The majority of wine grapes in Texas are grown in the High Plains. The demand for these grapes by wineries around the state has been greater than the supply. Until recently, grape growers have been sitting in the proverbial “catbird seat,” controlling destination and pricing of their fruit. In fact, many new wineries have had to go out of state to secure grapes for wine production.

In the past few years, plantings of vineyards throughout Texas have increased to thousands of acres, providing plenty of fruit to all Texas wineries. This addition of much more vineyard acreage is creating a competitive marketplace is helping to stabilize the pricing of fruit and increase quality of fruit.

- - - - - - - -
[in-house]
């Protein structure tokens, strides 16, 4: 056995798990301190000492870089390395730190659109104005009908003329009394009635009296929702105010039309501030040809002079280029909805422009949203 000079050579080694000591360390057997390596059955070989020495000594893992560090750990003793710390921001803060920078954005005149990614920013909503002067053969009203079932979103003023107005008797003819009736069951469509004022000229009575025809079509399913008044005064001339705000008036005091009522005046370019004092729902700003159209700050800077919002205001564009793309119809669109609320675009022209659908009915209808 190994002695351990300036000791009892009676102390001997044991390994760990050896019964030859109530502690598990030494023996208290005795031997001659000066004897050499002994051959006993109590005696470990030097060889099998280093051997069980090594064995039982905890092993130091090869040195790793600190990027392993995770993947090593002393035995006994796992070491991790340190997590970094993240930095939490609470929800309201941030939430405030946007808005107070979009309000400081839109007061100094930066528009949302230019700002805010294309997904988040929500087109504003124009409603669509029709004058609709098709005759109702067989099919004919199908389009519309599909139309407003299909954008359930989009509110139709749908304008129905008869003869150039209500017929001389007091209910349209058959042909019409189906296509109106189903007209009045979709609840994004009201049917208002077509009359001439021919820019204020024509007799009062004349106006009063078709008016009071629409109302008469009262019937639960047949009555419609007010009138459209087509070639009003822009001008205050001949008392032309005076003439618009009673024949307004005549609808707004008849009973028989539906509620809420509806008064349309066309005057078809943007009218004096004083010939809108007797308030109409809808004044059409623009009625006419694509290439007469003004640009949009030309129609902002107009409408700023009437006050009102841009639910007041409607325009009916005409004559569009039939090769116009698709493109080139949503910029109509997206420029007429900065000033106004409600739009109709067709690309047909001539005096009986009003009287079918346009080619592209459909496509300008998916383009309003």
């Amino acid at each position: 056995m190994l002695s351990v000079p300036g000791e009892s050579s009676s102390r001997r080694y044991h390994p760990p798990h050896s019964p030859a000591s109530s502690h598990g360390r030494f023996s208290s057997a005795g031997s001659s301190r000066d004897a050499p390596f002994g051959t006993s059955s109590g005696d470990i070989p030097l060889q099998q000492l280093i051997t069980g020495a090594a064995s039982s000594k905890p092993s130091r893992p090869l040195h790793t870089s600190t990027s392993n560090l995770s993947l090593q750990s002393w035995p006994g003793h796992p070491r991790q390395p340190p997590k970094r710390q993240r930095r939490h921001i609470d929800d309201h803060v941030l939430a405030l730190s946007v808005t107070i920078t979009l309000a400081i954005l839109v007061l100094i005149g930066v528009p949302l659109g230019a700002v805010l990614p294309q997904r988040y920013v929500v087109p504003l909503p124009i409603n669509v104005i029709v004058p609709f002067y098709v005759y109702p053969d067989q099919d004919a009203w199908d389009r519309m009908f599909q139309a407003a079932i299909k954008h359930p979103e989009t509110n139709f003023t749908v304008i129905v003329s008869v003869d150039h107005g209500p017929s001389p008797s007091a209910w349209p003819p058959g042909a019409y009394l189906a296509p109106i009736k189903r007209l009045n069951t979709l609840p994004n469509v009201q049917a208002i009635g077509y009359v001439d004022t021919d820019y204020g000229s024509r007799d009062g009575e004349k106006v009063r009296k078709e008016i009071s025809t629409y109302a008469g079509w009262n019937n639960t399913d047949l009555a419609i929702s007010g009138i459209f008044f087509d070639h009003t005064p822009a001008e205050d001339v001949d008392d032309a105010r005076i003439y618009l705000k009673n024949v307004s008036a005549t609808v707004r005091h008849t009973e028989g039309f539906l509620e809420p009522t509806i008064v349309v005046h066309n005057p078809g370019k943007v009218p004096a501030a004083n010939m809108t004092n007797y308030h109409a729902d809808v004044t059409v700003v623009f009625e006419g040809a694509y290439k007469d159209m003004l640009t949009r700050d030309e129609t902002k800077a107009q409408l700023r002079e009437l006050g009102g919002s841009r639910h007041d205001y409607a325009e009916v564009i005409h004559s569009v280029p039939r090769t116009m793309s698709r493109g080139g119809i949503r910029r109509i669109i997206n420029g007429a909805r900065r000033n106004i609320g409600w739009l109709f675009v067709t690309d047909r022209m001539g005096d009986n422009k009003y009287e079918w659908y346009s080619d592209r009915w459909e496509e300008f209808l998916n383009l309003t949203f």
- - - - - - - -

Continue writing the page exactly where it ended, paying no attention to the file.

The Texas Hill Country is seeing growth in vineyard planting. It’s the home to many of the state’s wineries, making it the destination for most of the grapes grown in the High Plains. Now the Texas Hill Country is producing some of the finest quality fruit ever grown in Texas. Growers are choosing better sites and planting varieties that grow best, creating better wines than ever before. In the past, growers avoided planting white grape varieties which generally begin to grow earlier than red grape varieties, thereby making them more susceptible to frost damage. With the advent of frost abatement technologies, many larger growers in the Hill Country have been more apt to plant white grapes knowing they are able to mediate the temperatures enough to save a crop even in an occasional frost.